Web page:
BATON ROUGE, LA (WAFB) - The First Circuit Court of Appeal has reinstated a jury's murder verdict, which was previously overturned by 19th Judicial District Judge Trudy White.
The decision came down Wednesday to uphold the jury's second-degree murder conviction against Derrick Bland.
"Judge Trudy White was just about to let a guy who committed murder a free man," said Rosalind Ford.
Ford is the sister of James Stockton, who was shot and killed in July 2013. Bland is accused of shooting Stockton six times. Three of the shots were from a distances, and then three more times standing right over him.
In September 2015, a 12-person jury listened to a week-long trial and all 12 jurors returned the same verdict: guilty of second-degree murder. However, White, the presiding judge, overruled the verdict and changed it to negligent homicide.
Second-degree murder requires a person to spend the rest of their life in jail, while negligent homicide only has a maximum of five years behind bars.
"She failed at her work as being a judge," Ford said.
The appeals court issued its ruling, saying "we reverse the trial court's ruling granting the motion for post-verdict judgment of acquittal, reinstate the jury's verdict finding defendant guilty of second-degree murder."
"I dropped the phone. I literally dropped the phone and started hollering. I'm just excited. Tears started coming out from everywhere," said Ford about when she received the call about the ruling.
White said Bland was drunk and that the state did not prove that he had specific intent to kill Stockton. That was why she came up with her own verdict, but the ruling Wednesday said East Baton Rouge District Attorney Hillar Moore did his job.
"This appellate court found that the state proved their case and proved specific intent," Moore said.
One witness testified that her in-laws "provided about $300 worth of alcohol, including both liquor and beer, for the party. She estimated that defendant drank over a fifth of alcohol and a six-pack of beer by himself. Witness testified that she had seen defendant drink alcohol before, but she had never seen him behave the way he did on the day of the party."
"It's extremely rare for a court to take a verdict away from a jury, particularly in criminal cases, I've seen it maybe in some civil cases, but particularly with jury verdicts in criminal cases, extremely rare. Maybe a handful of cases in the 40 years that I've heard of," Moore said.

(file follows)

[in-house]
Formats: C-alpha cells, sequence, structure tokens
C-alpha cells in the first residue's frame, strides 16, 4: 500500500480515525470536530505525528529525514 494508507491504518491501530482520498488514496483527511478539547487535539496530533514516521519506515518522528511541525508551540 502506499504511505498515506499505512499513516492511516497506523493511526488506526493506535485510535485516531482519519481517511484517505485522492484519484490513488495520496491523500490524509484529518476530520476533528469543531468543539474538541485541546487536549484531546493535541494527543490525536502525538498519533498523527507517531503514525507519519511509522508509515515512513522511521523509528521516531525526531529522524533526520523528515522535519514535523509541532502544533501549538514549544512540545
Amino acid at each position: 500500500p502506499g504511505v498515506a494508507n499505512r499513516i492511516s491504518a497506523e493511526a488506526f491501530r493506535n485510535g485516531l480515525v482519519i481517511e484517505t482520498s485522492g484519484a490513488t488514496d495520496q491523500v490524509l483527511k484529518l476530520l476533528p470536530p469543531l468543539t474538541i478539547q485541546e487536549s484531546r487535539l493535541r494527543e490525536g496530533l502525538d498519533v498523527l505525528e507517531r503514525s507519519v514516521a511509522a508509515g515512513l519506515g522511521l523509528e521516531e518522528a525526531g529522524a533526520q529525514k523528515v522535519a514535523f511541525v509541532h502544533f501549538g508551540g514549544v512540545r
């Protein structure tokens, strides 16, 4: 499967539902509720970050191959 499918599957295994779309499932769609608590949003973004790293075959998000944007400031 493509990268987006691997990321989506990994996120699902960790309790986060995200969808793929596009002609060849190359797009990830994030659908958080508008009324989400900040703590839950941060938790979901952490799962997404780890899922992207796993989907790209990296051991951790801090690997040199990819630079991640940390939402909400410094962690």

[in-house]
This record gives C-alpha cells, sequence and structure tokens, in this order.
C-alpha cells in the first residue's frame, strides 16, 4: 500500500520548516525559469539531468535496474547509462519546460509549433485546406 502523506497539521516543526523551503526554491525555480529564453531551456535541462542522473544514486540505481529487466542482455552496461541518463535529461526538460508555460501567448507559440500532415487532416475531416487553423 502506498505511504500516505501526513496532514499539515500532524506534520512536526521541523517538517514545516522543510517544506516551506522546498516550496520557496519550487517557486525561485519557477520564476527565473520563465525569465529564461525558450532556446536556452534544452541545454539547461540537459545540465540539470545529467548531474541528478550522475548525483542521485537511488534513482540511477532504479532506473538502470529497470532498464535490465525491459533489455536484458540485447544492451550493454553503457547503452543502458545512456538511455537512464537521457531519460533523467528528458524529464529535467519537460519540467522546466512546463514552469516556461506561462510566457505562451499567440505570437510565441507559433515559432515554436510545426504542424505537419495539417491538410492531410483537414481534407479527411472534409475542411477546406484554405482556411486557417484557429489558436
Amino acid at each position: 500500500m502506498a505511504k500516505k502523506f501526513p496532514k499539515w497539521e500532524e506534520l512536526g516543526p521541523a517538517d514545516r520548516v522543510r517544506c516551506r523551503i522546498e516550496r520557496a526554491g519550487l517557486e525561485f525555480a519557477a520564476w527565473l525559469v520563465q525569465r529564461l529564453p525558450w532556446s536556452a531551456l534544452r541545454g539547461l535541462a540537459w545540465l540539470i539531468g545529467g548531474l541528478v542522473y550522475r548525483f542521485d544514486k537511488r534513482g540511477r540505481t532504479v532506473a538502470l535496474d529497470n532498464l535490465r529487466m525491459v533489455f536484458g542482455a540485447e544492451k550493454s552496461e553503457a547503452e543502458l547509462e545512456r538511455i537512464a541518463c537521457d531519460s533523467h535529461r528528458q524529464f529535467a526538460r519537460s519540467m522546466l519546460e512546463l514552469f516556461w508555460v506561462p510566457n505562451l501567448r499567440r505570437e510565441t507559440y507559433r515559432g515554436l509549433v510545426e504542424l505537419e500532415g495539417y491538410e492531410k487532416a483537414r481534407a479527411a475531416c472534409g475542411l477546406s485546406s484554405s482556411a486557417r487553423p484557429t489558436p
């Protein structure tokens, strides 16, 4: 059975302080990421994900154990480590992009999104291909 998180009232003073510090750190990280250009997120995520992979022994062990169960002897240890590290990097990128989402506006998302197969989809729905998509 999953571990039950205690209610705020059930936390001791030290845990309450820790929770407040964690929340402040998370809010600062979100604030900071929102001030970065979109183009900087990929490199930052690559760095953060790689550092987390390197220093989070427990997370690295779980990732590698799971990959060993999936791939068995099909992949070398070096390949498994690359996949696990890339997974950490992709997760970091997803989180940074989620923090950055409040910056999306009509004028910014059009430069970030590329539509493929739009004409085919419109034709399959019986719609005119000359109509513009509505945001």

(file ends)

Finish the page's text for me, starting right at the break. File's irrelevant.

Stockton's sister said her brother finally has justice and her mother is rejoicing in heaven, but more than that, Ford explains her emotions as "the appeal court slapped Judge Trudy White in the face like we had a slap in the face when she overturned the verdict."
The three judges with the appeal court had some very harsh words for White, saying "We find the trial court's ruling to be clear legal error." They added that White or "the trial court did not view the evidence in the light most favorable to the state; rather, it substituted its own appreciation of the evidence for that of the jury."
"Judge because you're a judge, doesn't mean you're always right. As being a judge, you should be able to take away your personal feelings," Ford said.
One of the three appeal court judges went even further writing his own response, saying the "judge's decision in this case was an injustice to the victim, to the citizens of the state of Louisiana, and to our criminal justice system." The judge added that "to ignore the facts does not change the facts," and that the "judge's interpretation of the statute makes this case even more egregious."
Kiran: If you could say anything to Judge Trudy White now, what do you say?
Ford: It's sad that this case had to go to an appeal court because of your misjudgment of the case of a murder trial.
Ford said she cannot thank the appeal court judges enough for the reversal. However, for anyone else going before judge white, Ford begged them "to have someone to overlook at everything she's doing."
The Investigators reached out to White for a response, but have not heard back at the time of this report.
Bland will now go back to court for a new sentencing hearing. A date has yet to be scheduled.